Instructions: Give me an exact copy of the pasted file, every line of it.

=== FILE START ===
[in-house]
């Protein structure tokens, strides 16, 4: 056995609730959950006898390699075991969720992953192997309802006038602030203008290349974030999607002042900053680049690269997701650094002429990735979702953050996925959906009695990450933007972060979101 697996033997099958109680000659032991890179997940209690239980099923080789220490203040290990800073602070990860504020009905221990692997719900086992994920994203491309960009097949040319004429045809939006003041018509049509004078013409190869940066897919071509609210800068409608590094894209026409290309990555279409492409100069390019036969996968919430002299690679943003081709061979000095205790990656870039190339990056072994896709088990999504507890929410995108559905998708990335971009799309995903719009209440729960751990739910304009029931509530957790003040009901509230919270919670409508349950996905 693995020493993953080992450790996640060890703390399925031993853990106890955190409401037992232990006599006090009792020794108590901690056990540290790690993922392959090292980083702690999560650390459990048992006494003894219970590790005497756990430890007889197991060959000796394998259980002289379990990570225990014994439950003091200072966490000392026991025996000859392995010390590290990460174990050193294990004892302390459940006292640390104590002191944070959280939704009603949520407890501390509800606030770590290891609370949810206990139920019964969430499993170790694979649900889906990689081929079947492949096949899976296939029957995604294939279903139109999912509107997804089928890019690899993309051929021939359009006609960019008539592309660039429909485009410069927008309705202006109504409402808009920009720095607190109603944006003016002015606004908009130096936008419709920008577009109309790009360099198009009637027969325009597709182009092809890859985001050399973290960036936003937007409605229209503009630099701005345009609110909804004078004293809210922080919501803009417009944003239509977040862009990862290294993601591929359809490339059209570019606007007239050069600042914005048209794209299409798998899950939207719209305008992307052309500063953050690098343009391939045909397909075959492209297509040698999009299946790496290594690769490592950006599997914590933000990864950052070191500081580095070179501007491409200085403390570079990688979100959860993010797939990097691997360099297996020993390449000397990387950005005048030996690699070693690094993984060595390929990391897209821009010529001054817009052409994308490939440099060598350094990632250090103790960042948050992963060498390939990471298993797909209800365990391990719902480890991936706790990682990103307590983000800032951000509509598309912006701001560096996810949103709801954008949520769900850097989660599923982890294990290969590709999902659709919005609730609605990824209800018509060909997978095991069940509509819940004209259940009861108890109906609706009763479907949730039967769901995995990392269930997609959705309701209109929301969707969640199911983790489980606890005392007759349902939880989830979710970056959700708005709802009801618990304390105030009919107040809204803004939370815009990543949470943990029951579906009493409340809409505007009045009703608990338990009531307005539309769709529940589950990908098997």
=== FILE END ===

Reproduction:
[in-house]
């Protein structure tokens, strides 16, 4: 056995609730959950006898390699075991969720992953192997309802006038602030203008290349974030999607002042900053680049690269997701650094002429990735979702953050996925959906009695990450933007972060979101 697996033997099958109680000659032991890179997940209690239980099923080789220490203040290990800073602070990860504020009905221990692997719900086992994920994203491309960009097949040319004429045809939006003041018509049509004078013409190869940066897919071509609210800068409608590094894209026409290309990555279409492409100069390019036969996968919430002299690679943003081709061979000095205790990656870039190339990056072994896709088990999504507890929410995108559905998708990335971009799309995903719009209440729960751990739910304009029931509530957790003040009901509230919270919670409508349950996905 693995020493993953080992450790996640060890703390399925031993853990106890955190409401037992232990006599006090009792020794108590901690056990540290790690993922392959090292980083702690999560650390459990048992006494003894219970590790005497756990430890007889197991060959000796394998259980002289379990990570225990014994439950003091200072966490000392026991025996000859392995010390590290990460174990050193294990004892302390459940006292640390104590002191944070959280939704009603949520407890501390509800606030770590290891609370949810206990139920019964969430499993170790694979649900889906990689081929079947492949096949899976296939029957995604294939279903139109999912509107997804089928890019690899993309051929021939359009006609960019008539592309660039429909485009410069927008309705202006109504409402808009920009720095607190109603944006003016002015606004908009130096936008419709920008577009109309790009360099198009009637027969325009597709182009092809890859985001050399973290960036936003937007409605229209503009630099701005345009609110909804004078004293809210922080919501803009417009944003239509977040862009990862290294993601591929359809490339059209570019606007007239050069600042914005048209794209299409798998899950939207719209305008992307052309500063953050690098343009391939045909397909075959492209297509040698999009299946790496290594690769490592950006599997914590933000990864950052070191500081580095070179501007491409200085403390570079990688979100959860993010797939990097691997360099297996020993390449000397990387950005005048030996690699070693690094993984060595390929990391897209821009010529001054817009052409994308490939440099060598350094990632250090103790960042948050992963060498390939990471298993797909209800365990391990719902480890991936706790990682990103307590983000800032951000509509598309912006701001560096996810949103709801954008949520769900850097989660599923982890294990290969590709999902659709919005609730609605990824209800018509060909997978095991069940509509819940004209259940009861108890109906609706009763479907949730039967769901995995990392269930997609959705309701209109929301969707969640199911983790489980606890005392007759349902939880989830979710970056959700708005709802009801618990304390105030009919107040809204803004939370815009990543949470943990029951579906009493409340809409505007009045009703608990338990009531307005539309769709529940589950990908098997």